Memorial of St Alphonsa Muttathupadathu
St. Alphons was born in Kudamalur, in the diocese of Changanacherry, India, on the 19th of August 1910 the last of five children. Her mother, Maria, gave birth to her prematurely in her eight month of pregnancy, as a result of a fright she received when, during her sleep, a snake wrapped itself around her waist. A few days later, on the 28th of August, she was baptized and received the name Annakutty, meaning small Anna.
Suffering and sadness was hers for her childhood. Her mother died three months later. As a baby Annakutty was first taken in by her grandparents. Her grand-mother, a pious and charitable woman transmitted the faith and the love for prayer to little Anna.
Annakutty received her first Holy Communion on the 11 of November 1917. This day was so etched in her memory that writing to her spiritual father, many years later she said, “Already from the age of seven I was no longer mine. I was totally dedicated to my divine Spouse. Your reverence knows it well”.
In the same year at the age of seven, she began to attend elementary school where she also established a sincere friendship with her Hindu friends. Anna then went to live with her aunt Anna Murickal, to whom her mother, before she died, had entrusted her as her adoptive mother. Her aunt was a demanding woman and at times even violent. She demanded obedience from Annakutty in everything she did.
Anna had grown to love the Carmelite nuns who lived in the Monastery close by, a love not entirely shared by her aunt. It was here she would spend long hours of prayer at the altar. Seeing this her aunt was determined to get her married and end this desire to be a religious nun. In order to prevent her aunt from getting her married she deliberately placed her food in a heap of burning embers. In her own words she says, “My marriage was arranged when I was thirteen years old. What had I to do to avoid it? I prayed all that night… then an idea came to me. If my body were a little disfigured no one would want me! … O, how I suffered! I offered all for my great intention”.
But the attempts to get her married did not stop with even the mistress of formation conniving with her family to get her married. “O, the vocation which I received! A gift of my good God! God saw the pain of my soul in those days. God distanced the difficulties and established me in this religious state”.
It was Fr. James Muricken, her confessor, who directed her towards Franciscan spirituality and put her in contact with the Congregation of the Franciscan Clarists. The period from 1930-1935 was marked by grave illness in her life. About one week after the beginning of her novitiate, she had a haemorrhage from the nose and eyes and wounds on her legs. The illness deteriorated, to such a point that they thought she would die. Heaven came to the rescue of the holy novice. During a novena to The Servant of God Fr. Kuriakose Elia Chavara, a Carmelite who today is a saint, she was miraculously and instantaneously cured.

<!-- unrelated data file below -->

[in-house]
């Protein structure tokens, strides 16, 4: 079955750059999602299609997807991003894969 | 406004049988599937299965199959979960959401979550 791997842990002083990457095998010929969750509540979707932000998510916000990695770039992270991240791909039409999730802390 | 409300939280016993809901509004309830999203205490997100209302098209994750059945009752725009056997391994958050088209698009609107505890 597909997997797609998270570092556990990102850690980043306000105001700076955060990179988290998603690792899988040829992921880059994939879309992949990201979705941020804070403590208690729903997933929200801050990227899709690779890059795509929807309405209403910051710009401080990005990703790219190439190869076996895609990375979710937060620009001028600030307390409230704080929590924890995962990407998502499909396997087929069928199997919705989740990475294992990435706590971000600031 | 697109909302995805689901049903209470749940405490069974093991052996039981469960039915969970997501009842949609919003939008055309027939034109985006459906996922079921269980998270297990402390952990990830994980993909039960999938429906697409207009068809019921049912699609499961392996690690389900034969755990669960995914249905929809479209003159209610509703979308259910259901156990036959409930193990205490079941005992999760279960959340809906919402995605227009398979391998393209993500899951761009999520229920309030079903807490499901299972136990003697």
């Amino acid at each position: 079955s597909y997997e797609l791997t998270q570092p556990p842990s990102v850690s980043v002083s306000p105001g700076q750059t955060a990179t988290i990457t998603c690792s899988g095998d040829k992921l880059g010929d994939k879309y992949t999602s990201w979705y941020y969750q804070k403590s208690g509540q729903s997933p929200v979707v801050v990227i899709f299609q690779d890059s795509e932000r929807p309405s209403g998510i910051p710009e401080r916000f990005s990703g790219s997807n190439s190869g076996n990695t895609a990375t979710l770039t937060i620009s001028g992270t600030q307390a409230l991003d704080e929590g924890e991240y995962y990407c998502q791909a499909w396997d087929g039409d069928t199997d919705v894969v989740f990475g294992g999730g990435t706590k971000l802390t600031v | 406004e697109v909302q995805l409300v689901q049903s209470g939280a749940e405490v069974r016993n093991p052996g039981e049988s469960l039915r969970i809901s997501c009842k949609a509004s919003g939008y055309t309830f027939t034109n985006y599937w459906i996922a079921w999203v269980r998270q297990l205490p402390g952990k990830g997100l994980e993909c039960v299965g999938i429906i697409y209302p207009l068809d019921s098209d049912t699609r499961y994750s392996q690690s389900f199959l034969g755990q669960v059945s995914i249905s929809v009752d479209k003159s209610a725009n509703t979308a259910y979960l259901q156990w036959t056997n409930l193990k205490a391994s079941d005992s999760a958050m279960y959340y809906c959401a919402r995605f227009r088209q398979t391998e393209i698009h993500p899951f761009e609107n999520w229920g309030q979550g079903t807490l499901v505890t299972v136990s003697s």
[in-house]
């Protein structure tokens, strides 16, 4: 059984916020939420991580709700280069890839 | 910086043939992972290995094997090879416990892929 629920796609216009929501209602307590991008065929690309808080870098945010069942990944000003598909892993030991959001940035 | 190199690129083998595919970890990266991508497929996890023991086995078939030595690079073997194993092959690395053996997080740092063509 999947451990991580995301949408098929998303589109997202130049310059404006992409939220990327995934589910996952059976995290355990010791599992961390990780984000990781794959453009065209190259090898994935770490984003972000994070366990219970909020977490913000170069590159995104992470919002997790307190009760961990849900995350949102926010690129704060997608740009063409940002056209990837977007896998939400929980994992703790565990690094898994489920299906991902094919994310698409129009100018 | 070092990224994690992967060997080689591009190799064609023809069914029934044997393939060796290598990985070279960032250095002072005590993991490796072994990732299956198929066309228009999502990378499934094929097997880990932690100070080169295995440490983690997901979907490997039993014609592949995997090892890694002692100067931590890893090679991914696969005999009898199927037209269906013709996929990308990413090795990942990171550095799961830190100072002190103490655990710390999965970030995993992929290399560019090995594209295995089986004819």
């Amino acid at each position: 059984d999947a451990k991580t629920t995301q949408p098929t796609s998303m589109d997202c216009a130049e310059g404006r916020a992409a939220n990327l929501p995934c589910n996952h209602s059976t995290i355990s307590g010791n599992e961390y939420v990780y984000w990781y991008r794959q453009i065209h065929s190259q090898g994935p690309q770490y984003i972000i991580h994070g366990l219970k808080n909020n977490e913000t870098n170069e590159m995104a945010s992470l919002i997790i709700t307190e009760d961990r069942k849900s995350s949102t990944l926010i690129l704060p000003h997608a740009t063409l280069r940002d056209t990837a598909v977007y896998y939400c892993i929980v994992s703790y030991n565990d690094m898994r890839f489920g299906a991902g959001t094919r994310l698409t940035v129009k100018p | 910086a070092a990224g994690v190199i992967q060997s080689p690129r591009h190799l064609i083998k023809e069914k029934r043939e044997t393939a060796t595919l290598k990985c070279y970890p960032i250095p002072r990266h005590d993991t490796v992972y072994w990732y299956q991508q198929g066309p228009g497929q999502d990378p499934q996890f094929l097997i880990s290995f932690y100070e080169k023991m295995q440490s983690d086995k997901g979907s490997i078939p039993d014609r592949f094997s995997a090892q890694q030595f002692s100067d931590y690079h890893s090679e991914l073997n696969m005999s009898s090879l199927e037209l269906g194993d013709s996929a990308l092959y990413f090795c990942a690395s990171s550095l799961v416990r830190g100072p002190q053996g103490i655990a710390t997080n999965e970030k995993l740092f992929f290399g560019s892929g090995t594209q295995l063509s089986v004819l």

Commencing her novitiate once again, she wrote the following proposals in her spiritual diary: “I do not wish to act or speak according to my inclinations. Every time I fail, I will do penance. I want to be careful never to reject anyone. I will only speak sweet words to others. I want to control my eyes with rigour. I will ask pardon of the Lord for every little failure and I will atone for it through penance. No matter what my sufferings may be, I will never complain and if I have to undergo any humiliation, I will seek refuge in the Sacred Heart of Jesus”.
She was fully professed as a nun on the 12th of August 1936, the feast of St. Clare. She confided in her sister Elizabeth when she was only 12 years old: “Jesus is my only Spouse, and none other”. Jesus, however, wished to lead His spouse to perfection through a life of suffering. “I made my perpetual profession on the 12th of August, from that time, it seems, I was entrusted with a part of the cross of Christ. There are abundant occasions of suffering… I have a great desire to suffer with joy. It seems that my Spouse wishes to fulfil this desire”.
Painful illnesses plagued her life, typhoid fever, double pneumonia, and the most serious of all, a dramatic nervous shock, the result of a fright on seeing a thief during the night of the 18th of October 1940. Her state of psychic incapacity lasted for about a year, during which she was unable to read or write.
In every situation, Sister Alphonsa always maintained a great reservation and charitable attitude towards the sisters, silently undergoing her sufferings. In 1945 she had a violent outbreak of illness. A tumor, which had spread throughout her organs, transformed her final year of life into a continuous agony of pain and suffering. Gastroenteritis and liver problems caused violent convulsions and vomiting up to forty times a day: “I feel that the Lord has destined me to be an oblation, a sacrifice of suffering… I consider a day in which I have not suffered as a day lost to me”.
Sister Alphonsa quietly and joyfully brought her earthly journey to a close in the convent of the Franciscan Clarists on the 28th July 1946. Forty years after her death, she was beatified by Pope John Paul II in 1986 in Kottayam, in recognition of the numerous miracles through intercessory prayers to her. Pope Benedict XVI authorised Sister Alphonsa’s name for canonisation on June 01, 2007. On October 12, 2008, Pope Benedict XVI announced her canonisation at a ceremony at Saint Peter’s Square and she was elevated to Sainthood on October 12, 2008 by Pope Benedict XVI.
Compiled from various sources